When I set out to look up a place in the country, I was chiefly intent on finding a few acres of good fruit land near a large stone-heap. While I was yet undecided about the land, the discovery of the stone-heap at a convenient distance, vast piles of square blocks of all sizes, wedged off the upright strata by the frost during uncounted ages, and all mottled and colored by the weather, made me hasten to close the bargain. The large country-seats in the neighborhood were mainly of brick or pine; only a few of the early settlers had availed themselves of this beautiful material that lay in such abundance handy to every man's back door, and in those cases the stones were nearly buried in white mortar, as if they were something to be ashamed of. Truly, the besmeared, beplastered appearance of most stone houses is by no means a part of their beauty. Mortar plays a subordinate part in a structure, and the less we see of it the better.

The proper way to treat the subject is this: as the work progresses, let the wall be got ready for pointing up, but never let the pointing be done, though your masons will be sorely grieved. Let the joints be made close, then scraped out, cut with the trowel, and, while the mortar is yet green, sprinkled with sand. Instead, then, of a white band defining every stone, you have only sharp lines and seams here and there, which give the wall a rocky, natural appearance.

The point of union between the stones, according to my eye, should be a depression, a shadow, and not a raised joint. So that you have closeness and compactness, the face of your wall cannot be too broken or rough. When the rising or setting sun shines athwart it, and brings out the shadows, how powerful and picturesque it looks! It is not in cut or hewn stone to express such majesty. I like the sills and lintels of undressed stone also, — “wild stone,” as the old backwoodsman called them, untamed by the hammer or chisel. If the lintels are wide enough, a sort of hood may be formed over the openings by projecting them a few inches.

It seems to me that I built into my house every one of those superb autumn days which I spent in the woods getting out stone. I did not quarry the limestone ledge into blocks any more than I quarried the delicious weather into memories to adorn my walls. Every load that was sent home carried my heart and happiness with it. The jewels I had uncovered in the débris, or torn from the ledge in the morning, I saw in the jambs, or mounted high on the corners at night. Every day was filled with great events. The woods held unknown treasures. Those elder giants, frost and rain, had wrought industriously; now we would unearth from the leaf-mould an ugly customer, a stone with a ragged quartz face, or cavernous, and set with rock crystals like great teeth, or else suggesting a battered and worm-eaten skull of some old stone. dog. These I needed a sprinkling of for their qaintness, and to make the wall a true compendium of the locality. Then we would unexpectedly strike upon several loads of beautiful blocks all in a nest; or we would assault the ledge in a new place with wedge and bar, and rattle down headers and stretchers that surpassed any before. I had to be constantly on the lookout for corner stone, for mine is a house of seven corners, and on the strength and dignity of the corners the beauty of the wall largely depends. But when you bait your hook with your heart, the fish always bite. “The boss is as good as six men in the woods, getting out stone,” flatteringly spoke up the master-mason. Certain it is that no such stone was found as when I headed the search. The men saw indifferently with their eyes, but I looked upon the ground with such desire that I saw what was beneath the moss and the leaves. With them it was hard labor at so much per day, with me it was a passionate pursuit; the enthusiasm of the chase venting itself with the bar and the hammer, and the day was too short for me to tire of the sport.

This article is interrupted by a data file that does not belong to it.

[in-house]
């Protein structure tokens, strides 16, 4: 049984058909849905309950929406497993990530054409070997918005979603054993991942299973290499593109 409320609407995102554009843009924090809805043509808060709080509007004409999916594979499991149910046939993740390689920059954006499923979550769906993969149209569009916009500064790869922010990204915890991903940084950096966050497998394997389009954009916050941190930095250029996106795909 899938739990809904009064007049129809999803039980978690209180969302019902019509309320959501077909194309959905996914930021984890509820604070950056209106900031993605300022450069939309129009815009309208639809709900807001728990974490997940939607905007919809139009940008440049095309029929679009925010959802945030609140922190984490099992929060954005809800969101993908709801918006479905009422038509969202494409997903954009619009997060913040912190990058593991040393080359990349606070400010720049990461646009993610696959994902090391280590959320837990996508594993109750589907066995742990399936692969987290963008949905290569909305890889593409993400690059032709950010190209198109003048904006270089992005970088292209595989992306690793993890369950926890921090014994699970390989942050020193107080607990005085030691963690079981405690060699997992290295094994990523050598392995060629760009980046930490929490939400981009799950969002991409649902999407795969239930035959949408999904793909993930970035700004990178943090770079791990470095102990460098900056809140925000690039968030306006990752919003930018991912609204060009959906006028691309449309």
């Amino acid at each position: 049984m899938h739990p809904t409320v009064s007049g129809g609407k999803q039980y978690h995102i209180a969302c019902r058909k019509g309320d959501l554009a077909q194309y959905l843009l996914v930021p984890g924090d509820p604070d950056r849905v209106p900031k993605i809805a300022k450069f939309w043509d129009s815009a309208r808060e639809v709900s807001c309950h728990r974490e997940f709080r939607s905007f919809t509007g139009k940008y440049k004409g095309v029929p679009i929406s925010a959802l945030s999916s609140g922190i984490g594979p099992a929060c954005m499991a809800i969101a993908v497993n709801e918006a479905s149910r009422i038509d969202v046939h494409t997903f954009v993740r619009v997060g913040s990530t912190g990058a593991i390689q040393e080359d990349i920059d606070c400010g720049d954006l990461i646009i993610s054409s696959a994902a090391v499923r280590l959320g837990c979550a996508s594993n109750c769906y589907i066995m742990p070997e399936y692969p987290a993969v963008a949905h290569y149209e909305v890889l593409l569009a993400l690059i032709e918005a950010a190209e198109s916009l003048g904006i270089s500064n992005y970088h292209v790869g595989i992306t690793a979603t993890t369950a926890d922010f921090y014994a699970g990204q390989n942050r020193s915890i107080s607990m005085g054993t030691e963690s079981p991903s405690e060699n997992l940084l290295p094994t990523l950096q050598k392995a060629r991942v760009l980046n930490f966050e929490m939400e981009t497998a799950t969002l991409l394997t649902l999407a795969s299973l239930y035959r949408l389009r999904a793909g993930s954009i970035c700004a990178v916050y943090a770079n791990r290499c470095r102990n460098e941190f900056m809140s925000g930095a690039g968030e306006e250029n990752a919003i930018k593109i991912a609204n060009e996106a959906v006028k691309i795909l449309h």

The stone was exceptionally fine, both in form and color. Sometimes it seemed as if we had struck upon the ruins of some ancient structure, the blocks were so regular and numerous. The ancient stonecutters, however, had shaped them all to a particular pattern, which was a little off the square; but in bringing them back with the modern pitching-tool the rock face was gained, which is the feature so desirable.

I like a live stone, one upon which time makes an impression, which in the open air assumes a certain tone and mellowness. The stone in my locality surpasses any I have ever seen in this respect. A warm gray is the ruling tint, and a wall built of this stone is of the color of the bole of the beech-tree, mottled, lively, and full of character.

What should a house of undressed stone be trimmed out with but unpainted wood? Oak, ash, cedar, cherry, maple, — why import pine from Michigan or Maine when nearly all our woods contain plenty of these materials? And now that the planing-mills are so abundant, and really do such admirable work, an ordinary-priced house may be trimmed out mainly in hard wood for nearly the same cost as with pine.

In my case I began at the stump; I viewed the trees before they were cut, and took a hand in sawing them down and hauling them to the mill. One bleak winter day I climbed to the top of a mountain to survey a large butternut which some hunters had told me of, and which now, one year later, I see about me in base and panel as I write. One thus gets a lively background of interest and reminiscence in his house from the start.

The natural color and grain of the wood give a richness and simplicity to an interior that no art can make up for. How the eye loves a genuine thing; how it delights in the nude beauty of the wood! A painted surface is a blank, meaningless surface; but the texture and figure of the wood is full of expression. It is the principle of construction again appearing in another field. How endless the variety of figures that appear even in one kind of wood, and, withal, how modest! The grainers do not imitate oak. They cannot. Their surface glares; their oak is only skin-deep; their figures put nature to shame.